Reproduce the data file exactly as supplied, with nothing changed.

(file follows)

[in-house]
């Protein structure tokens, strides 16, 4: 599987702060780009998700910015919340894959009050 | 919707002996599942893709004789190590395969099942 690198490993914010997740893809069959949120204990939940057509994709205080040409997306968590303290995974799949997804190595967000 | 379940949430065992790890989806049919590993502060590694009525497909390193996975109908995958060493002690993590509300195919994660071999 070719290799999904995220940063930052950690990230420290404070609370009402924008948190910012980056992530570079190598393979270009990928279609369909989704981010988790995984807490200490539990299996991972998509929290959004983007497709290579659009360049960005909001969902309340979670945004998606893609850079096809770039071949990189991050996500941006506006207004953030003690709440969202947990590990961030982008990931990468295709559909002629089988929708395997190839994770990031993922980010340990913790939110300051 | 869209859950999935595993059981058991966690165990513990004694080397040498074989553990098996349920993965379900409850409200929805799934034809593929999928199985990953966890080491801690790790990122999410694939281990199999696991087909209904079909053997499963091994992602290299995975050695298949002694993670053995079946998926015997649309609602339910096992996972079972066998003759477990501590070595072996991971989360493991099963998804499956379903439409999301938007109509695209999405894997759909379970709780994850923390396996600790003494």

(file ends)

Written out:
[in-house]
């Protein structure tokens, strides 16, 4: 599987702060780009998700910015919340894959009050 | 919707002996599942893709004789190590395969099942 690198490993914010997740893809069959949120204990939940057509994709205080040409997306968590303290995974799949997804190595967000 | 379940949430065992790890989806049919590993502060590694009525497909390193996975109908995958060493002690993590509300195919994660071999 070719290799999904995220940063930052950690990230420290404070609370009402924008948190910012980056992530570079190598393979270009990928279609369909989704981010988790995984807490200490539990299996991972998509929290959004983007497709290579659009360049960005909001969902309340979670945004998606893609850079096809770039071949990189991050996500941006506006207004953030003690709440969202947990590990961030982008990931990468295709559909002629089988929708395997190839994770990031993922980010340990913790939110300051 | 869209859950999935595993059981058991966690165990513990004694080397040498074989553990098996349920993965379900409850409200929805799934034809593929999928199985990953966890080491801690790790990122999410694939281990199999696991087909209904079909053997499963091994992602290299995975050695298949002694993670053995079946998926015997649309609602339910096992996972079972066998003759477990501590070595072996991971989360493991099963998804499956379903439409999301938007109509695209999405894997759909379970709780994850923390396996600790003494």